‘You can’t blame the gun’: NRA supporters react to Uvalde slaughter
Pro-gun lobby holds annual conference hours from scene of massacre earlier this week; attendees decry killing, but oppose weapons control
AFP — Keith Jehlen says the shooting at a Texas elementary school makes him “sick,” but that “you can’t blame the gun” used to murder 19 children and two teachers.
“We’ve always had guns in this country,” the 68-year-old retired US Postal Service worker said, noting that he personally owns more than 50 firearms.
Jehlen was standing in line to see former US president Donald Trump speak at a National Rifle Association convention that is controversially being held just hours from Uvalde, the town where the school massacre took place earlier in the week.
Reflecting on the shooting, he grimaced and said: “It made me sick to my stomach.”
But guns are not the problem, said Jehlen, who was dressed in camouflage shorts and a Trump hat. He argued that the disaster may well have unfolded differently if people at the school were armed.
“Killers aren’t afraid of the judge, they’re not afraid of the police,” he said. “They should be afraid of the victim they’re going after.”
The NRA barred audience members from bringing their own firearms into the conference.
The NRA event, which lasts through Sunday, is being held in a vast downtown convention center with anti-gun protesters gathering outside.
“Blood is on your hands,” one protester’s sign said. “Guns = death,” read another.
Trump drew loud applause from the crowd when he addressed the convention later in the day. He somberly read out the names of the Uvalde shooting victims, and urged Americans regardless of political affiliation to “find common ground.”
But he nevertheless turned political, blasting “repulsive” Democrats for making villains out of “peaceful, law-abiding” NRA members who own guns.
In booth after booth in the cavernous convention hall, hundreds of firearms — all made inert with their firing pins removed — were on display, from small handguns to AR-15s, the ubiquitous semi-automatic assault weapon used by the gunman in Uvalde.
Tactical gear, hunting equipment and clothing shared space with gun accessories including high-power scopes, suppressors and 60-round magazines.
Retired law enforcement officer Rick Gammon eyed a wall of black semi-automatic rifles at the convention, saying any efforts to take firearms from Americans were doomed to fail.
“You’ll never take people’s guns away. This is not Australia,” 51-year-old Gammon said as he looked at the Hellion rifles — a compact bullpup design that he noted would fit well behind his driver’s seat or in his gun safe at home.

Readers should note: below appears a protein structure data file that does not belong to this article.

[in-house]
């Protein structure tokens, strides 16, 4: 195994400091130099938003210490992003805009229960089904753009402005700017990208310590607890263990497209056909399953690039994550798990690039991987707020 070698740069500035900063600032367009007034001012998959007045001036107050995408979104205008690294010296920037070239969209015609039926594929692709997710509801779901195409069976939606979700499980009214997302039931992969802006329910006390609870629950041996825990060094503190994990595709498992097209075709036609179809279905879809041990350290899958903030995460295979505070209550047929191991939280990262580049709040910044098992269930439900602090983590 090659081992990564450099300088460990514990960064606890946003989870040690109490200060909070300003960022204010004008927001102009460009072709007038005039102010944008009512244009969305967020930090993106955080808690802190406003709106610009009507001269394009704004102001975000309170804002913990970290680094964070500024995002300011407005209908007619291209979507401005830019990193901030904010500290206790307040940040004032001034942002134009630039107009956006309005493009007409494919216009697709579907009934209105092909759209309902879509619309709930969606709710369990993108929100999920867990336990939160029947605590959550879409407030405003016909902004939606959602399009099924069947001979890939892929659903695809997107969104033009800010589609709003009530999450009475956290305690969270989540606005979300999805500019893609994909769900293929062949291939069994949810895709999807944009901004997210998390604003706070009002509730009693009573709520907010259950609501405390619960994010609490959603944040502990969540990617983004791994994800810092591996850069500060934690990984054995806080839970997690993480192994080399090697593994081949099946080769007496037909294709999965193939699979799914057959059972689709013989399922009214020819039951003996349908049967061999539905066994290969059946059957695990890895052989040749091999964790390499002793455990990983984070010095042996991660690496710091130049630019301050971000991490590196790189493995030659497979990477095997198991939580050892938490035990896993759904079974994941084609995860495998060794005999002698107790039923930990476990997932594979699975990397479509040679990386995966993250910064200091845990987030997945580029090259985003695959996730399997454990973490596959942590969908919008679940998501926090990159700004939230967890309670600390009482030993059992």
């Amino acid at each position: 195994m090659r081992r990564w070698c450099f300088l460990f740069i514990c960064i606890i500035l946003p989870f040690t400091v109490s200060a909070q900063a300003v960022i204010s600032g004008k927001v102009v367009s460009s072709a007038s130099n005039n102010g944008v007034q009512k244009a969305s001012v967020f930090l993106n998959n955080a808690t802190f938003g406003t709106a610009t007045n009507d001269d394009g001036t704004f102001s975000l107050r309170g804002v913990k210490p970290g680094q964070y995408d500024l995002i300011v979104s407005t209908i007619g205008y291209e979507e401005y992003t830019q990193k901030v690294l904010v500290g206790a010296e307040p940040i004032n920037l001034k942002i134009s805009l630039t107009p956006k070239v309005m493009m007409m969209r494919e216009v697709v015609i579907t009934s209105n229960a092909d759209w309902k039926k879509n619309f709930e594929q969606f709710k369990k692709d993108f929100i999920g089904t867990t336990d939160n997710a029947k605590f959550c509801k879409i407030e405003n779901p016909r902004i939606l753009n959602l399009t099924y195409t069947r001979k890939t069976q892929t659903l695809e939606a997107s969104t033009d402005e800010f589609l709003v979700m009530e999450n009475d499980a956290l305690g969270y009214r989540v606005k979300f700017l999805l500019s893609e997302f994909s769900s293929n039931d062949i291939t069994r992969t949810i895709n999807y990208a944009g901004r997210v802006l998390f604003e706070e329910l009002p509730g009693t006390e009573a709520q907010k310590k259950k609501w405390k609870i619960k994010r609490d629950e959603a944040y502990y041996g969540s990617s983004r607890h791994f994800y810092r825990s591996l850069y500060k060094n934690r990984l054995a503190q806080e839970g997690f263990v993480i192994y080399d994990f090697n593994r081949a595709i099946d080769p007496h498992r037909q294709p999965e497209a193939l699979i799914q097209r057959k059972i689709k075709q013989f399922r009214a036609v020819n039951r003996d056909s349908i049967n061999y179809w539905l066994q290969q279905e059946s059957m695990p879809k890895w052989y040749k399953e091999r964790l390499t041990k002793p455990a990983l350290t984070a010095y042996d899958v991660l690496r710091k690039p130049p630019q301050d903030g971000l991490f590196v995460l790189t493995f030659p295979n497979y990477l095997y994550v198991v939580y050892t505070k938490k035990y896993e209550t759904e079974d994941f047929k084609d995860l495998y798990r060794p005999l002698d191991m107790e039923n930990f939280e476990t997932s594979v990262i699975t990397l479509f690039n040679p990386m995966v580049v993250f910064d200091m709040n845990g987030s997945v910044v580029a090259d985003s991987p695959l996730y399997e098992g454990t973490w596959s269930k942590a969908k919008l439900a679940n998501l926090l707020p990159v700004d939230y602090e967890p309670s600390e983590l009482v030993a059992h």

After the April 1996 Port Arthur massacre of 35 people, Australia enacted tougher new gun laws that included a general ban on the use of semi-automatic rifles, shotguns and pump-action shotguns except for specific purposes.
America — plagued by far more frequent gun violence, but with the right to bear arms enshrined in the Constitution — has repeatedly failed to take action after mass shootings.
“I’d love to see universal background checks,” said Gammon, referring to a long-sought reform that has majority support in the United States. “But it’s not going to stop someone hell-bent on crime.”
The convention is not just a gathering of gun enthusiasts, but also a place where they can test the “feel” of weapons they are considering buying.
“Oh I like this,” Lisy V, 31, told a gun manufacturer representative as she tested the weight and balance of a 9-millimeter pistol.
“You put it in purple too, and that got my attention,” added the military veteran, who is in the market for a new pistol that she can conceal in a holster under her skirt, because “it’s too hot for pants in Texas.”
But she turned contemplative when asked about Uvalde.
“Personally I feel like there should be more gun education,” she said, but with 18-year-olds able to join the military, the veteran believes they should be able to buy assault rifles as well.
“They can enlist, right? If they can enlist, they can shoot a weapon,” she said.
Jim Maynard, a gun owner and industry advocate, said that while there is “a lot of uncertainty” in America today, and people are grieving, he agreed with the decision to not postpone the NRA convention.
“Villainizing a tool doesn’t address the problem that we’re having,” he said.
People blaming guns for America’s violence crisis was just “hype,” and they should focus more on expanding mental health programs.
“The protest outside does zero for preventing the next shooting from happening, and it’s not going to stop a person from committing violence,” Maynard added.